Double-Face Woman

double face woman


____________________________In memory of Ethel Blackcrow,    [break]____________________________Lakota quillworker

They warned me not to dream of her,[break]Anog-Ite’ the Double-Face Woman,[break]filled us with terror as young girls,[break]but after my fifth miscarriage[break]I didn’t care.[break]Let the other women bead[break]tiny lizards for their babies,[break]cut cottonwood twigs for childbirth.[break]I began to dream for Anog-Ite’.

I called and called, drank dark[break]teas, but when she drifted in, [break]I did not know her [break]on the right side, [break]moist lip, bright eye, [break]for she would not[break]turn her head.

At last I dreamed fierce[break]her bone side, reached [break]right through the black eyesocket[break]plunged my elbow deep[break]to pull out all those designs[break]pricked in the night sky–[break]quilled whorls and stars–[break]into my mind.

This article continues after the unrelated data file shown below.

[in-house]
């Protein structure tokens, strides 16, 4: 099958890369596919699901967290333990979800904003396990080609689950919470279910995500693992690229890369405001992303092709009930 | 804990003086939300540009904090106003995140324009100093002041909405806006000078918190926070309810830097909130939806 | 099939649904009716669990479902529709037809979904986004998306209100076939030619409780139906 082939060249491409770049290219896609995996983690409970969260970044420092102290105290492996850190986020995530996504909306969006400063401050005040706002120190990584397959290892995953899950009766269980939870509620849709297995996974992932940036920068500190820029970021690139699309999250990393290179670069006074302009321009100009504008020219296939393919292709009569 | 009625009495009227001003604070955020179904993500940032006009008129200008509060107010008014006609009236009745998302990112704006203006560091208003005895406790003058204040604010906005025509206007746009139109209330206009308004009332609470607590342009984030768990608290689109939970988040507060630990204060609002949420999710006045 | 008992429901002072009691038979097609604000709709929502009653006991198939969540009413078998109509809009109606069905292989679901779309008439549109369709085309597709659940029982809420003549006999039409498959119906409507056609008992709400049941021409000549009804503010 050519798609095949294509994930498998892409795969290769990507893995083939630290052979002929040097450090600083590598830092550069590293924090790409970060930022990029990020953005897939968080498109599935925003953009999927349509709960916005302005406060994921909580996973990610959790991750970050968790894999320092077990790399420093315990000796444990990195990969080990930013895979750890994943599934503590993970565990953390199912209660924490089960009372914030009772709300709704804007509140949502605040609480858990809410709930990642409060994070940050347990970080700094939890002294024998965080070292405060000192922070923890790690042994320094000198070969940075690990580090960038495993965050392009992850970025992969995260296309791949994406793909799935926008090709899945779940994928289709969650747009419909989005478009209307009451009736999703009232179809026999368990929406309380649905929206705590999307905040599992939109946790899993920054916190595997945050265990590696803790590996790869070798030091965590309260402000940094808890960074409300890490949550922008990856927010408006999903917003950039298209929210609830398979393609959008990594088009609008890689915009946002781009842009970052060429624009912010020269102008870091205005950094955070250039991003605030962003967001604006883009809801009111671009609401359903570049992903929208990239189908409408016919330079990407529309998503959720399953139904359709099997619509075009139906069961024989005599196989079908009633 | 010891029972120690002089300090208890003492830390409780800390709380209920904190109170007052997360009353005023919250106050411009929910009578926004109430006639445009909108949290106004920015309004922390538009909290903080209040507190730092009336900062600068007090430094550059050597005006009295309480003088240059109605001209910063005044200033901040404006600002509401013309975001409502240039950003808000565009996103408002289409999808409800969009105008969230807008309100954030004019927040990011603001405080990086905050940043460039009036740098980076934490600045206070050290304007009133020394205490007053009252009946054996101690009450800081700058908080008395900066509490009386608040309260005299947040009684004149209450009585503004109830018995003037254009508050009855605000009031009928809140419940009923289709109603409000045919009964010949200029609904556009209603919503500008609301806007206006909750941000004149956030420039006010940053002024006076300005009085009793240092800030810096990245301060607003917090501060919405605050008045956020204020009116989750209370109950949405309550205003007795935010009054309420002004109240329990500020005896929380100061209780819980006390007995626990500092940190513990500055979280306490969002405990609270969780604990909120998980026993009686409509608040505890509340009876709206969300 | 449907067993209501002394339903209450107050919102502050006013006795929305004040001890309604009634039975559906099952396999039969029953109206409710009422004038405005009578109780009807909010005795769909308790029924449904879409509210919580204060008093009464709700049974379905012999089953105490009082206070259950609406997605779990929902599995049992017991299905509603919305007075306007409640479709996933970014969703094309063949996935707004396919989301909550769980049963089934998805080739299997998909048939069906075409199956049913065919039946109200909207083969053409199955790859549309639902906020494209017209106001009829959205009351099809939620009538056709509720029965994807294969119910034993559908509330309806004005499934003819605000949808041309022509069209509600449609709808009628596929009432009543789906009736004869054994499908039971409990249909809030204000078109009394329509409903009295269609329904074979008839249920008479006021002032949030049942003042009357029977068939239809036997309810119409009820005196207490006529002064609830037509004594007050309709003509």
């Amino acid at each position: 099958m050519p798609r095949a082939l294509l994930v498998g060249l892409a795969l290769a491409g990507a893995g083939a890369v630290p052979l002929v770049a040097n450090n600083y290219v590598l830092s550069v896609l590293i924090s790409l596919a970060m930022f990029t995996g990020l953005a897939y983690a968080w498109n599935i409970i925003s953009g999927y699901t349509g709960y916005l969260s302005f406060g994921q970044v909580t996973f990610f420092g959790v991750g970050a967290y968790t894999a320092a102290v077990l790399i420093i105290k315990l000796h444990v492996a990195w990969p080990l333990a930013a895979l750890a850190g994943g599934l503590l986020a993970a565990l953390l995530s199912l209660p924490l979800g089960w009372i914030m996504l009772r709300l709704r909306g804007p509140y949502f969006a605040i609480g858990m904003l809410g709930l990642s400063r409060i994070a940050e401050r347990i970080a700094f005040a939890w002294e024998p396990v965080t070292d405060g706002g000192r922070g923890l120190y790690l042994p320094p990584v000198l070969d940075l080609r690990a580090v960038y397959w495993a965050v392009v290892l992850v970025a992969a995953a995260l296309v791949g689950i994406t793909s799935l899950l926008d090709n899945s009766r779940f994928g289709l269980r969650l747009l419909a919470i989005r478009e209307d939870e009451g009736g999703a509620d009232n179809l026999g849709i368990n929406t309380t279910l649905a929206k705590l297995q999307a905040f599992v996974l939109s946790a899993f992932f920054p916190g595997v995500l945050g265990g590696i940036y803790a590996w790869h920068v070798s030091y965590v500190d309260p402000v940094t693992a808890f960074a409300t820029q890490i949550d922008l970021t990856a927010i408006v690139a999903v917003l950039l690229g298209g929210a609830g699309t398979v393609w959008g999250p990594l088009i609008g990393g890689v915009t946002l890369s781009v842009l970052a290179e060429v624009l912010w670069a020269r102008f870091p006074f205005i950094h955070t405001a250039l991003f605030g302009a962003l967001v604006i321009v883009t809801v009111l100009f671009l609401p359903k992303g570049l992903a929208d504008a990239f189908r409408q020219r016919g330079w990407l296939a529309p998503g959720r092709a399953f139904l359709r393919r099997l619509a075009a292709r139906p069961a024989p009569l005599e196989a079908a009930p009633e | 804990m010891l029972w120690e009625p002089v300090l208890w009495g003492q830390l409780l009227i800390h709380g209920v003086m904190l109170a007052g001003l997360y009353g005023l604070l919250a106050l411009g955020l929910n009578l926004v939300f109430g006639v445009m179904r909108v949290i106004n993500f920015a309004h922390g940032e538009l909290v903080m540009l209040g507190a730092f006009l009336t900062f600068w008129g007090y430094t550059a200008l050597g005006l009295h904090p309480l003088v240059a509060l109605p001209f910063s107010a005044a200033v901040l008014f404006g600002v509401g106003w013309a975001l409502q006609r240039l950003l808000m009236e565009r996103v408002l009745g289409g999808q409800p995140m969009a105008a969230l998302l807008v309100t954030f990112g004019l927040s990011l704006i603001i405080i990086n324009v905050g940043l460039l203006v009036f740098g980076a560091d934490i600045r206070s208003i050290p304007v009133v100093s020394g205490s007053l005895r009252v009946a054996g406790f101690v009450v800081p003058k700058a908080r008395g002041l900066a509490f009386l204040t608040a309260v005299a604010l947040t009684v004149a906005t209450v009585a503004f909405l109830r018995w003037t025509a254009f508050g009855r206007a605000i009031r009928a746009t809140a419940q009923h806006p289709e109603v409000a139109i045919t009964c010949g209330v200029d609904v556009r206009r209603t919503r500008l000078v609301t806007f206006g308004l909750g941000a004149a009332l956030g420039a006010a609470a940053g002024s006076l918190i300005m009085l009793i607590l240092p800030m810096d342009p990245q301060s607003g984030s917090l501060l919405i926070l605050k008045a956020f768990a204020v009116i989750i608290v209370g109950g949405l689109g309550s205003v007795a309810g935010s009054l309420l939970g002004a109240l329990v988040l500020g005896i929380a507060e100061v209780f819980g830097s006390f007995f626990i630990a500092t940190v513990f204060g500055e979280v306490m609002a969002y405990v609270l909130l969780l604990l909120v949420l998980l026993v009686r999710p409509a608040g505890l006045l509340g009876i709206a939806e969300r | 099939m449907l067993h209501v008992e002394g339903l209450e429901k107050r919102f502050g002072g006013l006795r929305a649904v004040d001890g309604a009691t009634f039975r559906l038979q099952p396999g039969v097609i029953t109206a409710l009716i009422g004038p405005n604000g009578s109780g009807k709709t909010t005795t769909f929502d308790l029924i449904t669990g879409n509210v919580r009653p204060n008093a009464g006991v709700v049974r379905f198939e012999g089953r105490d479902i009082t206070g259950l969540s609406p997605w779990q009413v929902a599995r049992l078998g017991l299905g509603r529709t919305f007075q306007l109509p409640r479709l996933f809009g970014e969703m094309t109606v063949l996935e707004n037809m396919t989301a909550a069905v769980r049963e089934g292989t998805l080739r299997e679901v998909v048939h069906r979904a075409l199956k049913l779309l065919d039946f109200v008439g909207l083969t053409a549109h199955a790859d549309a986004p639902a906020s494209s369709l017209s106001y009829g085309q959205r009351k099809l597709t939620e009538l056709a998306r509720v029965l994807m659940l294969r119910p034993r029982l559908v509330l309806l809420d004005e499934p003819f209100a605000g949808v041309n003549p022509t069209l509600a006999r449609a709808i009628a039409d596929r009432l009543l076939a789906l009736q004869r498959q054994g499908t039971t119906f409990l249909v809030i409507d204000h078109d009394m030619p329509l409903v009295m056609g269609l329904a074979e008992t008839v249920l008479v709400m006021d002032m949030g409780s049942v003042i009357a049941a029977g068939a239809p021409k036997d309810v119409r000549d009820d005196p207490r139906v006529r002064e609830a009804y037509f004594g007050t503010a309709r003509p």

My arm did not wither[break]because I did not touch the bone[break]but I had known darkness[break]so I was gifted to work [break]with quills my hand [break]steady not pierced[break]by the black barb.

Now in a house [break]no man may enter[break]we boil dyes [break]steaming roots[break]bitter berry red[break]wormwood black[break]ochre yellow

we weave black barbs [break]& white shafts [break]our lips moist [break]swollen[break]from sucking quills flat[break]sucking medicine[break]pahin woskapi

we are fierce[break]we are childless[break]men do not bother us

we are sharp[break]we pierce[break]we prick

we know the designs.

Eclectic Literary Forum, 1995; Alabama Literary Review in 1996.

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